Bars in Greece are collecting unfinished drinks and selling them to other tourists: officials

Certain bars have been involved in a worrying practice in the vibrant party town of Kavos, Greece. They have been reusing unfinished drinks and reselling them to unsuspecting tourists.

The Independent Revenue Authority (AADE), together with diligent local police officers, took action against these bars. They suspected these establishments of evading taxes and selling illegal alcohol, as the New York Post reported.

Between August 30 and September 1, a major operation took place in the popular tourist area, causing quite a stir and leading to the closure of several bars.

The crackdown was motivated by suspicions that these bars could be evading taxes and selling illegal or manipulated alcohol.

AADE agents and local authorities arrived in Kavos to begin an investigation. What they discovered was deeply worrying.

A total of 26 catering companies failed to provide receipts for a staggering $286,782 in transactions. But what alarmed the tourism community was the revelation that seven bars were serving drinks without the necessary lot number markings.

The absence of these markings indicated that these beverages may have been acquired illegally and could present potential health risks. In response to this troubling discovery, eight samples were collected and sent to the State Department of Chemistry for extensive testing.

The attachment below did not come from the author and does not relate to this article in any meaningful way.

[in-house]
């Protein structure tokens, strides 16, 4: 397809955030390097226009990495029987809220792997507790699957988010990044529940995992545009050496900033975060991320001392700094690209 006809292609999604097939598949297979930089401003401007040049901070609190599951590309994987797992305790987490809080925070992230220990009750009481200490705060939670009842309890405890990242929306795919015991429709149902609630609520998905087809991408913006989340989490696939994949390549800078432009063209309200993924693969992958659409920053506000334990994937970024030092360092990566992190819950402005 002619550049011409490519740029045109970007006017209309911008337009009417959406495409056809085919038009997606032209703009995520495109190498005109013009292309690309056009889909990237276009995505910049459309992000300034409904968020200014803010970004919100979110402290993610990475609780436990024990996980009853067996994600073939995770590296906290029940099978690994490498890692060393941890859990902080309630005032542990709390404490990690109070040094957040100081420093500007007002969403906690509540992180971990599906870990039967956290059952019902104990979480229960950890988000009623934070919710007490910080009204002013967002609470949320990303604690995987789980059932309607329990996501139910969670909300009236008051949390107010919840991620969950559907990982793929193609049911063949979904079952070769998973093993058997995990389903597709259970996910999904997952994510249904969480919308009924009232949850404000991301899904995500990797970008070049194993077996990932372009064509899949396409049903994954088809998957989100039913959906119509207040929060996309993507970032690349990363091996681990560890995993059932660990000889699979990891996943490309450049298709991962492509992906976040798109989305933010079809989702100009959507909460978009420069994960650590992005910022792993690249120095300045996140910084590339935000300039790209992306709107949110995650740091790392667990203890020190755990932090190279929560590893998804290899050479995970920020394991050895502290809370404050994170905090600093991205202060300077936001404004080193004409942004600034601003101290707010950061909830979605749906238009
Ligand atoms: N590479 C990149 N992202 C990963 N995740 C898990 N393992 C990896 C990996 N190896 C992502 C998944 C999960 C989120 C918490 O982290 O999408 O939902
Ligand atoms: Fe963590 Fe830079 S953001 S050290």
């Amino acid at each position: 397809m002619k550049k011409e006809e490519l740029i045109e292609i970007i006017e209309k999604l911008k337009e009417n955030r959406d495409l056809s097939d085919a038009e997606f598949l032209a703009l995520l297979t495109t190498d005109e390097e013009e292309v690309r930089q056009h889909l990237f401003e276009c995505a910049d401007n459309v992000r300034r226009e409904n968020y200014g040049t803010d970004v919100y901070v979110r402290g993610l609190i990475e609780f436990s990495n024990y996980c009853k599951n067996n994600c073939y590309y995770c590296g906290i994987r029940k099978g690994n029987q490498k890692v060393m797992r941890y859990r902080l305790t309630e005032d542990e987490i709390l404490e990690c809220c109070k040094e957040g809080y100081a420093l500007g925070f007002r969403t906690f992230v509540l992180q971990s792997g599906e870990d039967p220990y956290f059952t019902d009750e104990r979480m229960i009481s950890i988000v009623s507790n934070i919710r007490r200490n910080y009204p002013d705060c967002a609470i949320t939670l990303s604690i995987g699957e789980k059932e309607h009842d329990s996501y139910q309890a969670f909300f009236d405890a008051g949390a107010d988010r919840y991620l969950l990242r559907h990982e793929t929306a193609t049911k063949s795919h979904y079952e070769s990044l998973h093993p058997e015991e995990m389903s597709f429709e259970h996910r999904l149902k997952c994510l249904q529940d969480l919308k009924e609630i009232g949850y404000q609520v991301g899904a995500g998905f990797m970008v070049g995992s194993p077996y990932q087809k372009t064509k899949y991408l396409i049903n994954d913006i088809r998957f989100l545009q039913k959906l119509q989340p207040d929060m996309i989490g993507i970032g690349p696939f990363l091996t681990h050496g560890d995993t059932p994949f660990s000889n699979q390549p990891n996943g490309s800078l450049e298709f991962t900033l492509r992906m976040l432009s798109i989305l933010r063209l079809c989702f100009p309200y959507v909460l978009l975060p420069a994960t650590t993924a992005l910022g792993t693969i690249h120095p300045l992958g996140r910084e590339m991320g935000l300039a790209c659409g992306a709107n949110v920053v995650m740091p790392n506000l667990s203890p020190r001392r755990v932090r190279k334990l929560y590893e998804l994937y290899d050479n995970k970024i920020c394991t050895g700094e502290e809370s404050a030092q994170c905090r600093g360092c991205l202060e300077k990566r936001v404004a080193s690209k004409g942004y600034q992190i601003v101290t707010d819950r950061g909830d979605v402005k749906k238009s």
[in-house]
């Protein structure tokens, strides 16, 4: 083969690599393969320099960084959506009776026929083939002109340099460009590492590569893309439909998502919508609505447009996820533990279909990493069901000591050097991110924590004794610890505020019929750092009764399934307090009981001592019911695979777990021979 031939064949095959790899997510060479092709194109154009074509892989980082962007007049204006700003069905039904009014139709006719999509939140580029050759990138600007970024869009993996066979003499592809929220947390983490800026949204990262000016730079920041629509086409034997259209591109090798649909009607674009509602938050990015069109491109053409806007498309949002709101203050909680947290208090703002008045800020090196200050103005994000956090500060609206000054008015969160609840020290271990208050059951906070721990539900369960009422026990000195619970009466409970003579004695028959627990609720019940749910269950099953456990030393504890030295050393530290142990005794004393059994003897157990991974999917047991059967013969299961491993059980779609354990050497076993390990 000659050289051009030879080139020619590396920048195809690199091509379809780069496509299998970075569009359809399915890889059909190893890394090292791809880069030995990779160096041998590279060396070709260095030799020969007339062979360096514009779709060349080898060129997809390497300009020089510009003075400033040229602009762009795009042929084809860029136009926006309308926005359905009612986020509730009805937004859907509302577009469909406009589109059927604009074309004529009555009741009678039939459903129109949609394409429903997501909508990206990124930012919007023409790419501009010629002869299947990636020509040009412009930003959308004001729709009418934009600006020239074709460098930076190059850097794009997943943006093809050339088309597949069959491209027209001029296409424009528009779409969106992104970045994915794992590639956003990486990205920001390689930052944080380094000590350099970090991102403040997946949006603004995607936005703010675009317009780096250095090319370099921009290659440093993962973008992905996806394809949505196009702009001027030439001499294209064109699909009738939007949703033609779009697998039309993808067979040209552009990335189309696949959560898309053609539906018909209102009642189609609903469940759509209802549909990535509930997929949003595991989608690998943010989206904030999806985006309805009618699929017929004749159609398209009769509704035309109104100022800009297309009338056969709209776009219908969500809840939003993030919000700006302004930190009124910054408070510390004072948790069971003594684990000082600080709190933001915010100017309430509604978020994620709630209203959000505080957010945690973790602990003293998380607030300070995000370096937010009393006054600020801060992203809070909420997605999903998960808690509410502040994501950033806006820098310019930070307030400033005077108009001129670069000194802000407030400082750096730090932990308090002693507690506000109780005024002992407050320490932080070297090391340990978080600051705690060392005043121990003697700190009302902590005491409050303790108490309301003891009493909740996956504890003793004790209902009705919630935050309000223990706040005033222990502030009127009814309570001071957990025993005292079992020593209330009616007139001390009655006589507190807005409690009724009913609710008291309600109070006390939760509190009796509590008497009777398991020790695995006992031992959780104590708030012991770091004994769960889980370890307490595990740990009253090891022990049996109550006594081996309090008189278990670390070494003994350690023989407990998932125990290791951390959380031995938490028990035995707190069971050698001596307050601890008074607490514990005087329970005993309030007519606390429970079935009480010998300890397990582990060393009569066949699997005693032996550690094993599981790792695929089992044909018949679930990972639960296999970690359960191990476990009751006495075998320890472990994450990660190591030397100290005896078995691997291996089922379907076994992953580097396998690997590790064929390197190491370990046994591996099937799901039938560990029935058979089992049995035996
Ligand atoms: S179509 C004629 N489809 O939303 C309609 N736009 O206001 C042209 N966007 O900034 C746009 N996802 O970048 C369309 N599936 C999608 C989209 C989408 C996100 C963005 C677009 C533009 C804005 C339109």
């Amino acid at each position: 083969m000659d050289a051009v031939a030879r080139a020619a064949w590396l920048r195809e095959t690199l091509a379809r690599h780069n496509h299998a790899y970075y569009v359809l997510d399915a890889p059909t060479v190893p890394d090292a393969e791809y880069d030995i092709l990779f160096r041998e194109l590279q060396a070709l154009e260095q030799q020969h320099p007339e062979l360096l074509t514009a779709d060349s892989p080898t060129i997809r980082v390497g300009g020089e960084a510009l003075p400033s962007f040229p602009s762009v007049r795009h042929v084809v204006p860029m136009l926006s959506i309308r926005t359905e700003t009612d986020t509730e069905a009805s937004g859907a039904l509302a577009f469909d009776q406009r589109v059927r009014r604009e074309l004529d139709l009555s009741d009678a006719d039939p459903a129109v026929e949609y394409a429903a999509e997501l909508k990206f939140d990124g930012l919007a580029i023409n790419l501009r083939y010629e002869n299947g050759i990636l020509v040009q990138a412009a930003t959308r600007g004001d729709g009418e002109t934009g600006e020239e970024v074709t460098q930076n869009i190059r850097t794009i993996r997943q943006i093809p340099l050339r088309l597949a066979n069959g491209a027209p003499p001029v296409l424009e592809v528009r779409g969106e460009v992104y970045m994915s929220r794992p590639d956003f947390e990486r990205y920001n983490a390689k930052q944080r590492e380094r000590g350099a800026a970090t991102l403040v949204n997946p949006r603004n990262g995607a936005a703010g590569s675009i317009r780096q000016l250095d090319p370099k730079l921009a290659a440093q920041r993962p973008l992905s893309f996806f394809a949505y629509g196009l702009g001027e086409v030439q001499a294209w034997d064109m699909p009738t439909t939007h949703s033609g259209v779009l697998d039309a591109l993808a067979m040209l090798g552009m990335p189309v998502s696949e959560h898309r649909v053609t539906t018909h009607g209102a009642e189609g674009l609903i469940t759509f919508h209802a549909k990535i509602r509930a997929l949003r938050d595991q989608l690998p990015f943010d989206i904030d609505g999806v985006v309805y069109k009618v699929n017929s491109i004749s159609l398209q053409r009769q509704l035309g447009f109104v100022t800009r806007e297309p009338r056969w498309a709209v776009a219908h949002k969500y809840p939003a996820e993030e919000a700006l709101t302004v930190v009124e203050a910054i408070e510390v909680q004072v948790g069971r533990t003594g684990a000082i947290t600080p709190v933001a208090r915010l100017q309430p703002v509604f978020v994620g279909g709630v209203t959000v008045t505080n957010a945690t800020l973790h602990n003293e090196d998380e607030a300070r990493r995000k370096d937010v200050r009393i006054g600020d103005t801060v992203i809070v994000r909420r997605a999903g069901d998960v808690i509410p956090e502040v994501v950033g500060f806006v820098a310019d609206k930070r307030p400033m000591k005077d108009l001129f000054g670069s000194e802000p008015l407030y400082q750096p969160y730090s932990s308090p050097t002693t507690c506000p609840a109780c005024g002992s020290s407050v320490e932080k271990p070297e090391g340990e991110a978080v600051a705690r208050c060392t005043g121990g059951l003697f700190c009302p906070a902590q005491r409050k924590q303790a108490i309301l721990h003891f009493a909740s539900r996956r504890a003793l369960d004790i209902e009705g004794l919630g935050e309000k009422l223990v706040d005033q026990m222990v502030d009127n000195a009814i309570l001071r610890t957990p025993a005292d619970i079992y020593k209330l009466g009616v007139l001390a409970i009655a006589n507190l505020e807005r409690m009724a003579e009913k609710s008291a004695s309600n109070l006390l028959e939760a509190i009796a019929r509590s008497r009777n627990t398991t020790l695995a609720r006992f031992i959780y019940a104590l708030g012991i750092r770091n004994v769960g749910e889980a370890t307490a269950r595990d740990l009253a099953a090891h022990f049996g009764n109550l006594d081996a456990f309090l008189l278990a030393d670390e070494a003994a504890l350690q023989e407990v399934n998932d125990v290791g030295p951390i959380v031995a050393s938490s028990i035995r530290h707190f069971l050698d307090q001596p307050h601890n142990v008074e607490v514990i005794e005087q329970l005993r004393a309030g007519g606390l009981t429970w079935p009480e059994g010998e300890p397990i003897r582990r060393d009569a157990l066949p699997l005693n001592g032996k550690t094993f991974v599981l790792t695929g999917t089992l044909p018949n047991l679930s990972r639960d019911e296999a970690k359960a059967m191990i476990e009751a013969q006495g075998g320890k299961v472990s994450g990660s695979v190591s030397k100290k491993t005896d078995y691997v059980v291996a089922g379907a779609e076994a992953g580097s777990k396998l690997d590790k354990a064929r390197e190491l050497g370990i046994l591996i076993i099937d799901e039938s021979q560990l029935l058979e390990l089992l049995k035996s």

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Bartenders reportedly collected leftover drinks in bins, stored them in kegs, and sold them in shots to unsuspecting customers.

As a result, these establishments were temporarily closed for 48 hours and faced substantial fines. Kavos, famous for being a party spot with little supervision, is now in the spotlight for all the wrong reasons.

This follows the recent tragedy of 22-year-old British police officer Hannah Byrne, whose body was found on the streets of Kavos early on a Friday morning.

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Initial reports indicated that he may have died from a fall and head injury, but Corfu’s chief medical officer, Yannis Aivatidis, raised worrying questions. He mentioned that he had alcohol on his breath and asked how he could have died shortly after arriving.

They are currently investigating whether contaminated alcohol played a role in his death, and only toxicology tests can provide definitive answers.

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Source: vtt.edu.vn

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